T-Slot cutting, Anyone done it?

I am planning on ordering an X-Carve in a couple days. Before I do, I am curious to make sure that what I want to do can be done. I have been having someone else cut these mazes out of 3/4" MDF, but I want to bring it in house. Has anyone done any t-slot cutting with their X-Carve? I planned on using a straight bit to cut the straight slots and outside, and then loading a t-slot cutter, re touching off the z, and then running it thru all the slots.



The X-Carve can do it, but you are going to need a really precise method of setting your work zero, since the second cut with the t slot cutter must exactly follow the first straight cutter.

You will also really need a heavy duty spindle since the t-slot cut must be done in one pass. I highly recommend the Dewalt dwp611.

I was going to buy the full loaded maxed out assembly with highest quality and largest available on all the options.

Once the machine is homed with the limit switches, does it not repeat if you run multiple programs on the same material without moving it?

You will also need a CAM program that you can control the tool paths with. In the example you showed I see one entry point and one exit point. You will have to make sure that once you start the slot that the cutter stays in the slot until it has completed all of the maze pathways. You don’t want it to get to a dead end and lift the cutter to move to the next part of the cut.
I would be talking with the person that is doing the work now and see how he or she is doing it if they will share with you.


That is a really good point. If I told Vcarve to do a profile cut along that vector it would certainly try to reposition the bit many times.

You could do it in three layers:

  1. a solid circle base
  2. a middle layer with a wider maze
  3. a top layer with a thinner maze.

(This is on my to-do list.)

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That may be the safest way to do it because I was just looking at the example shown and there are a ton of dead ends that would mean backing up to a junction and then off in another direction till you hit another dead end.
this would not be easy.


If you do not do it in three layers another possible method would be to let the X-carve cut the straight cut. Then just use a router with a t-slot bit to follow the straight cut.

In case it helps, I should say that I program and operate a 10’ x 5’ Andi CNC router using Alphacam as one of my jobs at my day job. Since I can’t do side work there, that is why I’m buying the x carve for my owne shop.

I was looking at buying v carve pro with the x carve. Since I have no experience with this software yet, do you think it will be impossible to make this work?

The straight cut will work fine but vCarve pro cannot generate a tool path for the wider t-slot with out lifting the bit and breaking something.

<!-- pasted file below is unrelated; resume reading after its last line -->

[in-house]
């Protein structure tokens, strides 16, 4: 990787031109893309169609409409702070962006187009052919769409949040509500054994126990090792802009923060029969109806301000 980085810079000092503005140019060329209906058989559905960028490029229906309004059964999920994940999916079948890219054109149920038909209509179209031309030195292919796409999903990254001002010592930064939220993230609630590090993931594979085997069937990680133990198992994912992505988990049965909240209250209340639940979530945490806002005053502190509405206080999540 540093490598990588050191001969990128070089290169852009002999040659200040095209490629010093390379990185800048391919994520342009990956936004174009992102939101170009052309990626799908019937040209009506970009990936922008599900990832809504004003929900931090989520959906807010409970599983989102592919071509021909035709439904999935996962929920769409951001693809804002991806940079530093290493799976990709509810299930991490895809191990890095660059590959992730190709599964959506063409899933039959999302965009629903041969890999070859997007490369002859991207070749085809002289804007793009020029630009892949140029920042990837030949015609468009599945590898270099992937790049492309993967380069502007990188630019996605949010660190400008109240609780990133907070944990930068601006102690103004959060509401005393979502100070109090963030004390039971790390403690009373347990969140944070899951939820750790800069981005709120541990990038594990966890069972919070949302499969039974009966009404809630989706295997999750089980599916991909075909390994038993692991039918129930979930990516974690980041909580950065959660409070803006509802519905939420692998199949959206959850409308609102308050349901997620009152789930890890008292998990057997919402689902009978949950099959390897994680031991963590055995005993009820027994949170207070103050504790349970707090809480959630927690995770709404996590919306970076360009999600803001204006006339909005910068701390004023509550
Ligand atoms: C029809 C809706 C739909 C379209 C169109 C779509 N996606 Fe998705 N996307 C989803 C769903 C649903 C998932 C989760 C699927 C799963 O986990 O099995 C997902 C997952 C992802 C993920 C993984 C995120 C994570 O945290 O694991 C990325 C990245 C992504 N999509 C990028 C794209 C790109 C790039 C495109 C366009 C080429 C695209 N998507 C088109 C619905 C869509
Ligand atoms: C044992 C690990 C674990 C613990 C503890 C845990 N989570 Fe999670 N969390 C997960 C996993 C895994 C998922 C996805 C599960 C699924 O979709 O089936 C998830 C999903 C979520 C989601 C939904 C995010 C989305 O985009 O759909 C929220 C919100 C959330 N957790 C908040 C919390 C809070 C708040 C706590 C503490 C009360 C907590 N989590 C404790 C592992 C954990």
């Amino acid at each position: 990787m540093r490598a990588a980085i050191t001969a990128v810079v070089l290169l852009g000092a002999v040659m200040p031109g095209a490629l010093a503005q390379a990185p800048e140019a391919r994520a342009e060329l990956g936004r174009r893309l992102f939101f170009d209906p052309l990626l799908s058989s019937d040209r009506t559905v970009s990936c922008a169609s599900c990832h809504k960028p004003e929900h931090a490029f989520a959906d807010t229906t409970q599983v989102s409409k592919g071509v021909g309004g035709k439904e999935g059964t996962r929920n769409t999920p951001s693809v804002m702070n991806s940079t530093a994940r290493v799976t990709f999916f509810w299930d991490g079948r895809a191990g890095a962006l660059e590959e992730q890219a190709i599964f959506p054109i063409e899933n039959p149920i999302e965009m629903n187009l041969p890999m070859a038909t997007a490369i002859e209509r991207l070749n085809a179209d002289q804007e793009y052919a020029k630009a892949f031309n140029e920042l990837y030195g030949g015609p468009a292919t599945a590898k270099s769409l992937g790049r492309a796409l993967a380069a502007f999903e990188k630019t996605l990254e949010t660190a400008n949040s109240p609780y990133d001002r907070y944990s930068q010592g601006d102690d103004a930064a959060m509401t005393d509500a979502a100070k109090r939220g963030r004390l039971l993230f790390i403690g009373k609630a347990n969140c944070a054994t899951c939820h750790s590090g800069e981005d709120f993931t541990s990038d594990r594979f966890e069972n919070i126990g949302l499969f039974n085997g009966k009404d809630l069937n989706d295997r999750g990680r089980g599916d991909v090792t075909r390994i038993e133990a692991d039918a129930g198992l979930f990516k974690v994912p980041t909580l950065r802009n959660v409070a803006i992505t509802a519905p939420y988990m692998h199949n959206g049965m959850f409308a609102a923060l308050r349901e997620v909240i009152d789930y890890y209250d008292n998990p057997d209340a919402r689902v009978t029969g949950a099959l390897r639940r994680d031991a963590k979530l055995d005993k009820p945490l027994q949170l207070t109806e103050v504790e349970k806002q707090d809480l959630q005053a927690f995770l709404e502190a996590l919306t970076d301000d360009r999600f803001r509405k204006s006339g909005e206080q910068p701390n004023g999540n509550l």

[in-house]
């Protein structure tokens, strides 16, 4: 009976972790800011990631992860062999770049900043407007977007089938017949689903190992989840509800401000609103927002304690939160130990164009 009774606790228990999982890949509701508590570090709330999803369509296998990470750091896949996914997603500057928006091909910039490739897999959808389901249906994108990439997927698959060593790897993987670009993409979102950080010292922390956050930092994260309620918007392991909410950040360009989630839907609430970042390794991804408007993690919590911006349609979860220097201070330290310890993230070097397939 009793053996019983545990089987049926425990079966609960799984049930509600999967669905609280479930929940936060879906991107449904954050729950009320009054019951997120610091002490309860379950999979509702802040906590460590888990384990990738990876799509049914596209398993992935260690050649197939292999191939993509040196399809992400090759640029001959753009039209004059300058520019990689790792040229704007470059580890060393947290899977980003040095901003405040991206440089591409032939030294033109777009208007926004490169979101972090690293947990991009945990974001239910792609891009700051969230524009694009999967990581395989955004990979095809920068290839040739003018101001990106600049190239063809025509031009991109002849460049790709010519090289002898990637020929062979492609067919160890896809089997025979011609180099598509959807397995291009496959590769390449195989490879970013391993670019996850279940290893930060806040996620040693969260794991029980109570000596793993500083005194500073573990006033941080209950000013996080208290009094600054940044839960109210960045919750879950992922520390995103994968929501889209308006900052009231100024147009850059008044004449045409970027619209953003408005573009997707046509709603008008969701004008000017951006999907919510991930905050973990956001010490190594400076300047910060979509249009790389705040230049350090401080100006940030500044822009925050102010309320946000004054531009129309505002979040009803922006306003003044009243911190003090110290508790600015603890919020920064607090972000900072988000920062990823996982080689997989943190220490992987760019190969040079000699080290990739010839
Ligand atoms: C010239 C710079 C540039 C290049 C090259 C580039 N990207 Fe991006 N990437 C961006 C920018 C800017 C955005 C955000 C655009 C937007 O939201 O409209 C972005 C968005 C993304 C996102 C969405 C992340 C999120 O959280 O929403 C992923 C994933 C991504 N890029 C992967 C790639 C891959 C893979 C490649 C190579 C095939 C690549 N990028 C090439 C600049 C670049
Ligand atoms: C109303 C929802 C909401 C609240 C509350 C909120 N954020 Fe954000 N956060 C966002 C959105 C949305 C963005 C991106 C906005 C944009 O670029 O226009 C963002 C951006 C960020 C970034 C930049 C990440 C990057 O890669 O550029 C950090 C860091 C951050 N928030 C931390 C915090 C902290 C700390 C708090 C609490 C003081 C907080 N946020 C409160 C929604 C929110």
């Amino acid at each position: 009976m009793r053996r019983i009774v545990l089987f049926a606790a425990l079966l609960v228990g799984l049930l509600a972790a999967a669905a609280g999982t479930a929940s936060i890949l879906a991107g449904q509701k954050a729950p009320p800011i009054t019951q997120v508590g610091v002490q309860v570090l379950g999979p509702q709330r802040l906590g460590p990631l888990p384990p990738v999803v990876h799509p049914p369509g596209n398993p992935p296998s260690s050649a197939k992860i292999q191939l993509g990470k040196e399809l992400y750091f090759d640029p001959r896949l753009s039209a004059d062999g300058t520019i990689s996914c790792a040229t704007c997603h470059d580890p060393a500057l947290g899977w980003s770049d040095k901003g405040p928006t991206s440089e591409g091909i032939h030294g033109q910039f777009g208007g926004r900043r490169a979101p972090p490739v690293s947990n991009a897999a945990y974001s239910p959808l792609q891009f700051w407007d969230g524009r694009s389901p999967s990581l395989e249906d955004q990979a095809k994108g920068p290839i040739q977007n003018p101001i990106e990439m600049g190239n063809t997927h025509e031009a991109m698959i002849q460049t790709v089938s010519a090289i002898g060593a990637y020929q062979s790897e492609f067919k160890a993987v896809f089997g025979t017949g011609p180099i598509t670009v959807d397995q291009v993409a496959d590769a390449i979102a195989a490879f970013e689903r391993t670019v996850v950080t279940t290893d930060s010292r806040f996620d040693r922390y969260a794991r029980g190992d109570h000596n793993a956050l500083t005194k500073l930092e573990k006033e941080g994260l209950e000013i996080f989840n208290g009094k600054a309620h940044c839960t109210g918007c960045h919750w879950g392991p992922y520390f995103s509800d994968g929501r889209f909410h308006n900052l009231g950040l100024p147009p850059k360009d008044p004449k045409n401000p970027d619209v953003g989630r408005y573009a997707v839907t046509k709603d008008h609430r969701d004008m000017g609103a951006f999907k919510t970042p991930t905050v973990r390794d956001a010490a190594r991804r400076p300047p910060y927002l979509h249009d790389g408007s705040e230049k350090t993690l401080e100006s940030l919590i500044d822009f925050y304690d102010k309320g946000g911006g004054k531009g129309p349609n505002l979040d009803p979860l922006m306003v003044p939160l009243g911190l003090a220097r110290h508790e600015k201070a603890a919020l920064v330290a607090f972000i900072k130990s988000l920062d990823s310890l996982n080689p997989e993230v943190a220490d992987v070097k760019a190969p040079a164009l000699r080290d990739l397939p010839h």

2 points…1st…if you set grbl up to keep the motors powered with the nema 23 steppers, there is little chance of moving the head while changing bits.

2nd…you could generate the code in pieces, ensuring you are only going over the previous cuts then removing any z-axis movement with a text editor…it would be time consuming to set up, but once it was done, you wouldn’t have to do it again.

Doable, but time consuming.

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Editing G code is not a problem. I do it on a regular basis, but programming from scratch without CAM for all the paths would be horribly time consuming.

If I understand correctly, I can use any CAM to generate the G code to operate the x carve? If this is the case, does the x carve follow standard G and M codes for movements?


Check this out for supported g-code.

Thanks. That is a great list, and appears to follow all the standards I am use to working with on all the CNC machines I am use to.

I suppose to get around the problem, I could divide up this single part into two layers of 3/8" material, router one thru with the smaller width slot, router another piece of material with a wider slot, and then glue/nail/screw them together, thus eliminating the need for changing the tools and t-slot cutting, I would just be making two individual parts and assembling.

That would work…don’t be concerned about changing bits in the middle of a job, it truly is easy. If you have the Nema 23 motors changing the setting to $1=255 keeps the motors powered and changing the bits is easy with almost no chance of moving the spindle. You would really have to pull hard to move it.

It’s not so much the XCarve as grbl that you care about for this - take a look at https://github.com/grbl/grbl/wiki. (grbl is the thing that’s going to translate gcode to commands to the gshield board that actually drives the steppers).

You might consider making it with a 1/4" base and 1/2" piece that is glued to the base. Cut the wide slot into the top of the 1/2" piece and then cut the smaller slot through to the bottom of the 1/2" piece. I think you could do this without changing bits.

Glue-up would be the next problem. You could apply glue sparingly to the 1/2" piece to minimize cleanup.


I think a 2 layered approach would be the best option for this. You could accomplish this relatively easily by either leaving the two pieces square to allow for easier alignment during the glue up then but then to the round shape after they are dry. Another option would be to cut them to shape before milling the groves then mill a few holes for dowels that would be used as alignment pins when gluing them together.

Multi layer, dowels and glue would be my recommendation also. Technically simpler and would give the option for cheaper materials “inside” and quality top surface if required.